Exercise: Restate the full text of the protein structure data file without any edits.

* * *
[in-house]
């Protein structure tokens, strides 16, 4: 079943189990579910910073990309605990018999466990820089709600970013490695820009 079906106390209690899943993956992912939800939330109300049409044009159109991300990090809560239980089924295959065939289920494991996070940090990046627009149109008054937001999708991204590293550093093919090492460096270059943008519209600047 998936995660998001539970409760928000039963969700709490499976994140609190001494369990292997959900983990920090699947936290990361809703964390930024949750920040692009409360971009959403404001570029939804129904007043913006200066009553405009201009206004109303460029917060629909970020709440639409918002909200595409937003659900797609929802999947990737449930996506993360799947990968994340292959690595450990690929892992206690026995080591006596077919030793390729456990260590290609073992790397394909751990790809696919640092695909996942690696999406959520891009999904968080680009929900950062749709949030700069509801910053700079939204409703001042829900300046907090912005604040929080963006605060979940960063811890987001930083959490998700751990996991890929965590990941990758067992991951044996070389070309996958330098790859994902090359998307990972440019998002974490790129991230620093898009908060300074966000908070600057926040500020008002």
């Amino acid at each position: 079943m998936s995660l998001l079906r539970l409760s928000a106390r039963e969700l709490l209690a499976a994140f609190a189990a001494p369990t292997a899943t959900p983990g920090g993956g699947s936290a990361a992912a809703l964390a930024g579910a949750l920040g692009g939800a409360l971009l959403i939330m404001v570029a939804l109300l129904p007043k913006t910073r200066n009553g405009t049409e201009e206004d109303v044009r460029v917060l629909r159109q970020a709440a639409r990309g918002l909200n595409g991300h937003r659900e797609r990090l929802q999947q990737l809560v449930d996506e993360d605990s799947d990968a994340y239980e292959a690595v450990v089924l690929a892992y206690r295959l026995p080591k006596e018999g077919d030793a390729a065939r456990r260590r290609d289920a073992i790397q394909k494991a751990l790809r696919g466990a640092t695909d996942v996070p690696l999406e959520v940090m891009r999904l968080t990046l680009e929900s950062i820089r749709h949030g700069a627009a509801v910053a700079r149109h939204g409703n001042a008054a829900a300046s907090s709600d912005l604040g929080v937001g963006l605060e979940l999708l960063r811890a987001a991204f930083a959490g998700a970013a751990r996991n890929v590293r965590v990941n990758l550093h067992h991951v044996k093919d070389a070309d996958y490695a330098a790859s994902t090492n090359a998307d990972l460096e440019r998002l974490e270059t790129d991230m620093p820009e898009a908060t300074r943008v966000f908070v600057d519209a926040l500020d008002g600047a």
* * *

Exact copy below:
[in-house]
């Protein structure tokens, strides 16, 4: 079943189990579910910073990309605990018999466990820089709600970013490695820009 079906106390209690899943993956992912939800939330109300049409044009159109991300990090809560239980089924295959065939289920494991996070940090990046627009149109008054937001999708991204590293550093093919090492460096270059943008519209600047 998936995660998001539970409760928000039963969700709490499976994140609190001494369990292997959900983990920090699947936290990361809703964390930024949750920040692009409360971009959403404001570029939804129904007043913006200066009553405009201009206004109303460029917060629909970020709440639409918002909200595409937003659900797609929802999947990737449930996506993360799947990968994340292959690595450990690929892992206690026995080591006596077919030793390729456990260590290609073992790397394909751990790809696919640092695909996942690696999406959520891009999904968080680009929900950062749709949030700069509801910053700079939204409703001042829900300046907090912005604040929080963006605060979940960063811890987001930083959490998700751990996991890929965590990941990758067992991951044996070389070309996958330098790859994902090359998307990972440019998002974490790129991230620093898009908060300074966000908070600057926040500020008002």
């Amino acid at each position: 079943m998936s995660l998001l079906r539970l409760s928000a106390r039963e969700l709490l209690a499976a994140f609190a189990a001494p369990t292997a899943t959900p983990g920090g993956g699947s936290a990361a992912a809703l964390a930024g579910a949750l920040g692009g939800a409360l971009l959403i939330m404001v570029a939804l109300l129904p007043k913006t910073r200066n009553g405009t049409e201009e206004d109303v044009r460029v917060l629909r159109q970020a709440a639409r990309g918002l909200n595409g991300h937003r659900e797609r990090l929802q999947q990737l809560v449930d996506e993360d605990s799947d990968a994340y239980e292959a690595v450990v089924l690929a892992y206690r295959l026995p080591k006596e018999g077919d030793a390729a065939r456990r260590r290609d289920a073992i790397q394909k494991a751990l790809r696919g466990a640092t695909d996942v996070p690696l999406e959520v940090m891009r999904l968080t990046l680009e929900s950062i820089r749709h949030g700069a627009a509801v910053a700079r149109h939204g409703n001042a008054a829900a300046s907090s709600d912005l604040g929080v937001g963006l605060e979940l999708l960063r811890a987001a991204f930083a959490g998700a970013a751990r996991n890929v590293r965590v990941n990758l550093h067992h991951v044996k093919d070389a070309d996958y490695a330098a790859s994902t090492n090359a998307d990972l460096e440019r998002l974490e270059t790129d991230m620093p820009e898009a908060t300074r943008v966000f908070v600057d519209a926040l500020d008002g600047a």